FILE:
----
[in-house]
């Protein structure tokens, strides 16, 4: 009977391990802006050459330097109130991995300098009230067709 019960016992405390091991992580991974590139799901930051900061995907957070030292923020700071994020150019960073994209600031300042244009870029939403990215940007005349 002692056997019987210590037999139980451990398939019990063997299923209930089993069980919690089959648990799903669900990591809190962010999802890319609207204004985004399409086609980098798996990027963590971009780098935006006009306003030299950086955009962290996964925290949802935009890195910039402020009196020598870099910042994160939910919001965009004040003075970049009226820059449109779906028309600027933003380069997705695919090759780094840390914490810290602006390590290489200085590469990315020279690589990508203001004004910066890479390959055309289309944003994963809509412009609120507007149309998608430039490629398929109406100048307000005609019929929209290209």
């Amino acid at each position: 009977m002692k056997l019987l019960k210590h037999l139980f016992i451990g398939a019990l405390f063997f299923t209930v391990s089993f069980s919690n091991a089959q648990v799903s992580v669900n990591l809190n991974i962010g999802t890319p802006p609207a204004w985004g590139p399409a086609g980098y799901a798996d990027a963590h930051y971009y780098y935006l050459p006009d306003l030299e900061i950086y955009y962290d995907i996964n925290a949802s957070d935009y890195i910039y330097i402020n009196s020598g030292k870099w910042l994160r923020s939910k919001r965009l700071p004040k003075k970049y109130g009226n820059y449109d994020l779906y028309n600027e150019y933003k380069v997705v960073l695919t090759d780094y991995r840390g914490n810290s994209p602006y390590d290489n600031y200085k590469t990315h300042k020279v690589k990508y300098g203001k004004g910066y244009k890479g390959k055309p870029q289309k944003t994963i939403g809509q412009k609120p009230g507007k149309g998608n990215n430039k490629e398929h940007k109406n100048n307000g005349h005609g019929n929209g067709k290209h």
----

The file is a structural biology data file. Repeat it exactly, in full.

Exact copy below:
[in-house]
């Protein structure tokens, strides 16, 4: 009977391990802006050459330097109130991995300098009230067709 019960016992405390091991992580991974590139799901930051900061995907957070030292923020700071994020150019960073994209600031300042244009870029939403990215940007005349 002692056997019987210590037999139980451990398939019990063997299923209930089993069980919690089959648990799903669900990591809190962010999802890319609207204004985004399409086609980098798996990027963590971009780098935006006009306003030299950086955009962290996964925290949802935009890195910039402020009196020598870099910042994160939910919001965009004040003075970049009226820059449109779906028309600027933003380069997705695919090759780094840390914490810290602006390590290489200085590469990315020279690589990508203001004004910066890479390959055309289309944003994963809509412009609120507007149309998608430039490629398929109406100048307000005609019929929209290209």
């Amino acid at each position: 009977m002692k056997l019987l019960k210590h037999l139980f016992i451990g398939a019990l405390f063997f299923t209930v391990s089993f069980s919690n091991a089959q648990v799903s992580v669900n990591l809190n991974i962010g999802t890319p802006p609207a204004w985004g590139p399409a086609g980098y799901a798996d990027a963590h930051y971009y780098y935006l050459p006009d306003l030299e900061i950086y955009y962290d995907i996964n925290a949802s957070d935009y890195i910039y330097i402020n009196s020598g030292k870099w910042l994160r923020s939910k919001r965009l700071p004040k003075k970049y109130g009226n820059y449109d994020l779906y028309n600027e150019y933003k380069v997705v960073l695919t090759d780094y991995r840390g914490n810290s994209p602006y390590d290489n600031y200085k590469t990315h300042k020279v690589k990508y300098g203001k004004g910066y244009k890479g390959k055309p870029q289309k944003t994963i939403g809509q412009k609120p009230g507007k149309g998608n990215n430039k490629e398929h940007k109406n100048n307000g005349h005609g019929n929209g067709k290209h």